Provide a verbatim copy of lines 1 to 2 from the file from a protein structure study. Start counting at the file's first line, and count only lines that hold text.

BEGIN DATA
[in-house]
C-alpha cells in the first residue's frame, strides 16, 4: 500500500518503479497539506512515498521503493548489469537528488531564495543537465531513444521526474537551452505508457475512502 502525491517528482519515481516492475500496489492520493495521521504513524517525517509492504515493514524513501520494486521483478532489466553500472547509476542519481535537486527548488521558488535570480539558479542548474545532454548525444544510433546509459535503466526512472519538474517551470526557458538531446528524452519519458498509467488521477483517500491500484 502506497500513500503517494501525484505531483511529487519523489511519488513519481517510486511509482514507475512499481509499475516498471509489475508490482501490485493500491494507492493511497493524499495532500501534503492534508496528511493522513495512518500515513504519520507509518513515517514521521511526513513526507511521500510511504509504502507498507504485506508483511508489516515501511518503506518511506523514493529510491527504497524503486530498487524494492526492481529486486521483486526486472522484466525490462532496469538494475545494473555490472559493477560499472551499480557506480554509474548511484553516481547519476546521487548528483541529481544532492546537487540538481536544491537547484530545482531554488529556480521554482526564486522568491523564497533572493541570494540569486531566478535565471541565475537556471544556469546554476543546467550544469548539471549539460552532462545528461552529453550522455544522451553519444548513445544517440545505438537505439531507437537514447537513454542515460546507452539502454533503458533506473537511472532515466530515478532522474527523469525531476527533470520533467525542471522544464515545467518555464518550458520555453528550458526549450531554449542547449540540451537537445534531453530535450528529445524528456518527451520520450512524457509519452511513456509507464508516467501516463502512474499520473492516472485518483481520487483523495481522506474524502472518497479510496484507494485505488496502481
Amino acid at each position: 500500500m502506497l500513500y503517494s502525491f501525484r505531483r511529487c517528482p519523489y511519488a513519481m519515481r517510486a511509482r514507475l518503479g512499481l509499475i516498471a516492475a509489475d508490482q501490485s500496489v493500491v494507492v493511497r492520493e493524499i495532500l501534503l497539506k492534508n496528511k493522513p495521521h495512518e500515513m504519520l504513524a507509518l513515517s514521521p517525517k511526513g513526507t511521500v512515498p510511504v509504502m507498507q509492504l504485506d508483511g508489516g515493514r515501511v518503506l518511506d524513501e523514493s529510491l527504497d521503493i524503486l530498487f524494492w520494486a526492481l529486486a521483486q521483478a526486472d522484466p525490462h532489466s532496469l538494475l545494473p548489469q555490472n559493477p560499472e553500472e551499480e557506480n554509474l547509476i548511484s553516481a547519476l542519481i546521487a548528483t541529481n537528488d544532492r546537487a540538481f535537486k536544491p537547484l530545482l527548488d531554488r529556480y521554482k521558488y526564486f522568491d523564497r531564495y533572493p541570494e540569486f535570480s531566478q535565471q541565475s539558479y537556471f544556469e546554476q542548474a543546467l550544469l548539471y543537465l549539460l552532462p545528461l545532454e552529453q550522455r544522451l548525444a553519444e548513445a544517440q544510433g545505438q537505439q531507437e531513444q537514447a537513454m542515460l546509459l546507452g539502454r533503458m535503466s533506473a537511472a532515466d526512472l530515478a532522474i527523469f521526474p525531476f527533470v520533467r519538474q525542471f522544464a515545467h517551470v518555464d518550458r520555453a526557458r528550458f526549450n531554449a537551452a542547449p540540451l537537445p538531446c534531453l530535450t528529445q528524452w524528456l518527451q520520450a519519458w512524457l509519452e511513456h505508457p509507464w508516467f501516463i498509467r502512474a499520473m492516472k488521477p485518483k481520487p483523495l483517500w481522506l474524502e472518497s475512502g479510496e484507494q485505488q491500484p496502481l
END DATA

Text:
[in-house]
C-alpha cells in the first residue's frame, strides 16, 4: 500500500518503479497539506512515498521503493548489469537528488531564495543537465531513444521526474537551452505508457475512502 502525491517528482519515481516492475500496489492520493495521521504513524517525517509492504515493514524513501520494486521483478532489466553500472547509476542519481535537486527548488521558488535570480539558479542548474545532454548525444544510433546509459535503466526512472519538474517551470526557458538531446528524452519519458498509467488521477483517500491500484 502506497500513500503517494501525484505531483511529487519523489511519488513519481517510486511509482514507475512499481509499475516498471509489475508490482501490485493500491494507492493511497493524499495532500501534503492534508496528511493522513495512518500515513504519520507509518513515517514521521511526513513526507511521500510511504509504502507498507504485506508483511508489516515501511518503506518511506523514493529510491527504497524503486530498487524494492526492481529486486521483486526486472522484466525490462532496469538494475545494473555490472559493477560499472551499480557506480554509474548511484553516481547519476546521487548528483541529481544532492546537487540538481536544491537547484530545482531554488529556480521554482526564486522568491523564497533572493541570494540569486531566478535565471541565475537556471544556469546554476543546467550544469548539471549539460552532462545528461552529453550522455544522451553519444548513445544517440545505438537505439531507437537514447537513454542515460546507452539502454533503458533506473537511472532515466530515478532522474527523469525531476527533470520533467525542471522544464515545467518555464518550458520555453528550458526549450531554449542547449540540451537537445534531453530535450528529445524528456518527451520520450512524457509519452511513456509507464508516467501516463502512474499520473492516472485518483481520487483523495481522506474524502472518497479510496484507494485505488496502481